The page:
Greetings! My name is Paul M. Strickler. I'm an author and sixth-year PhD candidate in the field of creative writing at Lancaster University, currently in the writing-up phase of my research. Welcome to my site where I will be developing and sharing aspects of my research in the area of fictional world theory / possible-world theory as specifically related to world appropriation from popular fiction by literary fiction.

Important academics in this area include, but are certainly not limited to, the following (in no particular order; bolded names indicate those theorists I have already studied extensively):

  • Lubomir Dolezel
  • Sture Allen
  • Nils Enkvist
  • George Slusser
  • Takashi Yagisawa
  • Nancy H. Traill
  • Doreen Maitre
  • Michael Loux
  • Thomas Pavel
  • Jeffrey Goodman
  • Ruth Ronen
  • Marie-Laure Ryan
  • Elena Semino
  • Nicholas Wolterstoff
  • Nicholas Rescher
  • Thomas Martin

If you have an interest in the subject area of fictional world theory / possible worlds theory, I would love to hear from you. You can email me at:

This site was established on 25 July 2010. As time allows and as my research activities progress, I will be expanding the material presented here.

My author web site is available at:


PhD Thesis Working Title (13 May 2011)

Image by: Lynette Cook
Image by: Lynette Cook (

Worlds in Collision:

Exploring Literariness within Fictional Worlds through the Writing of a Novel Leading to a Proposed Theory of Intergenre World Creation

Proposed Abstract (13 May 2011): This thesis uses as its primary methodology a practice-as-research approach within the creative writing discipline manifested through the creation of a full-length original novel. The novel, Lost Boy , explores notions of literariness through the craft and process of a novel's development throughout initial conception; character, story and theme development; event, action, motivation and plotting; and initial drafting, re-writing and final editing. Accompanying this creative artifact is a critical and theoretical commentary examining differences and similarities between literary and popular fictional worlds, their instantiating texts and the use of possible-world theory, schema theory and intertextuality as parts of a governing conceptual framework for use in creating hybrid works incorporating elements from both literary and popular fiction. Through this dual-pronged methodology, it will be shown how these worlds, traditionally dichotomized, may more effectively, via concomitant achievement of intentions traditionally considered mutually exclusive, collaborate to create works capable of providing more than either could alone. More specifically, does incorporating the idea-centric, thematical, and character-rich depth of literature with the greater language transparency, settings, action, plotting and inhabitants of popular fiction, generate works comprising a better-than-both result? My work uses primarily the possible-world conceptual framework as contextualized within the literary theory discipline as examined within the works of Doležel, Pavel, Ronen, Ryan, Semino, Maitre and others. Complementing this, I secondarily utilize elements derived from a broad spectrum of theoretical areas including schema theory, intertextuality, and narratology as complementary tools, within a “trinity of influence” model applied toward fictional world building, for expanding the tenets of possible-world theory into a realm I've entitled ‘intergenre' world creation. Using this proposed realm, I explore not only its merit for insight into further theoretical-focused research but its practical application within creative writing process and pedagogy toward the achievement of cross-boundary works capitalizing on the strengths of both literary and popular fiction.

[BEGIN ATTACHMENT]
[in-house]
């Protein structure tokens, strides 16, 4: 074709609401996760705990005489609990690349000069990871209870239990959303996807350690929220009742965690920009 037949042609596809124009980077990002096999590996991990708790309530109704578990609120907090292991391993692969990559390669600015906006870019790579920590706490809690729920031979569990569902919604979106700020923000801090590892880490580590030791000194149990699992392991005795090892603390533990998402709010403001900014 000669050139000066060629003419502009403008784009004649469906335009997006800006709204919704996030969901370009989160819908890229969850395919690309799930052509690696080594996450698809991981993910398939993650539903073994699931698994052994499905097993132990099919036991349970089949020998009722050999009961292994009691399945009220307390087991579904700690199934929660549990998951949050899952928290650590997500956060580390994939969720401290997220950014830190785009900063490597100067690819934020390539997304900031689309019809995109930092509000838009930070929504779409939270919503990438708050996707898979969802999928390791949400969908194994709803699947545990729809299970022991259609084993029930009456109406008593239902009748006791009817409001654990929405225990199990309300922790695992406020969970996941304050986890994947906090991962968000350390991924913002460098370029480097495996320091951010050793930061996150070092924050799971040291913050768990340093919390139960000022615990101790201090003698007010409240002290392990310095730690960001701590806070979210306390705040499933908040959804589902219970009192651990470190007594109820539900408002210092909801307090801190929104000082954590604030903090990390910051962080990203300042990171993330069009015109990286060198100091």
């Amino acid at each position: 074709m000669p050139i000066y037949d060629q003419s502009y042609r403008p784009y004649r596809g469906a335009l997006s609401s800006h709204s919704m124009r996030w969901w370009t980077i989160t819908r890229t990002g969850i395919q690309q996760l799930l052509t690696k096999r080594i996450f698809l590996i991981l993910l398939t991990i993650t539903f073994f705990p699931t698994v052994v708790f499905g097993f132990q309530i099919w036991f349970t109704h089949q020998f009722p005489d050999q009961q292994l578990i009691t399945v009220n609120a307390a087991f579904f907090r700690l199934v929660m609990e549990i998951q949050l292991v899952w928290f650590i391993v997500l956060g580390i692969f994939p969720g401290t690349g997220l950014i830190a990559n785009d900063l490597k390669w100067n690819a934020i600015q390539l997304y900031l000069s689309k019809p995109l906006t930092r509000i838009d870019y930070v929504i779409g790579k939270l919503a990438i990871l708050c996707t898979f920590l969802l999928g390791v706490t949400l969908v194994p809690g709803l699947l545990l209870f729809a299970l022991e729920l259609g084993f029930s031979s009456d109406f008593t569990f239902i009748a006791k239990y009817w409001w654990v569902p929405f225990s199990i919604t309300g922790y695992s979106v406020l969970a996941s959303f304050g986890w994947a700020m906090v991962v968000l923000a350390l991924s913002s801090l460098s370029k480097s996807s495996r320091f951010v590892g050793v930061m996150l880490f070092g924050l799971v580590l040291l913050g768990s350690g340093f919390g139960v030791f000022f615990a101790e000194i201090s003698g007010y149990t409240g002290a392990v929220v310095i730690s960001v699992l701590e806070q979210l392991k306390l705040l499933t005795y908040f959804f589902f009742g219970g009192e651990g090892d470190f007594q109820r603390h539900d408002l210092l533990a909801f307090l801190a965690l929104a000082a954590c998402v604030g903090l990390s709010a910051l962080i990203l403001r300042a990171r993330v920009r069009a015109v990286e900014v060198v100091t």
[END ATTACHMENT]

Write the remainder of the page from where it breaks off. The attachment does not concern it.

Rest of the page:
Key words: possible worlds theory, fictional world theory, fictional worlds theory, textual world theory, textual worlds theory, narrative world theory, narrative worlds theory, lancaster university, university of cumbria, strickler, paul strickler, paul m. strickler, narrative world creation, textual world creation, literary text worlds, fictional world creation, textual world creation, narrative world creation, literary world theory, text world theory.

Last Update: 10 March 2013

This entire web site and all materials contained herein are Copyright © 2010-2013 by Black Castle Entertainment, LLC and Paul M. Strickler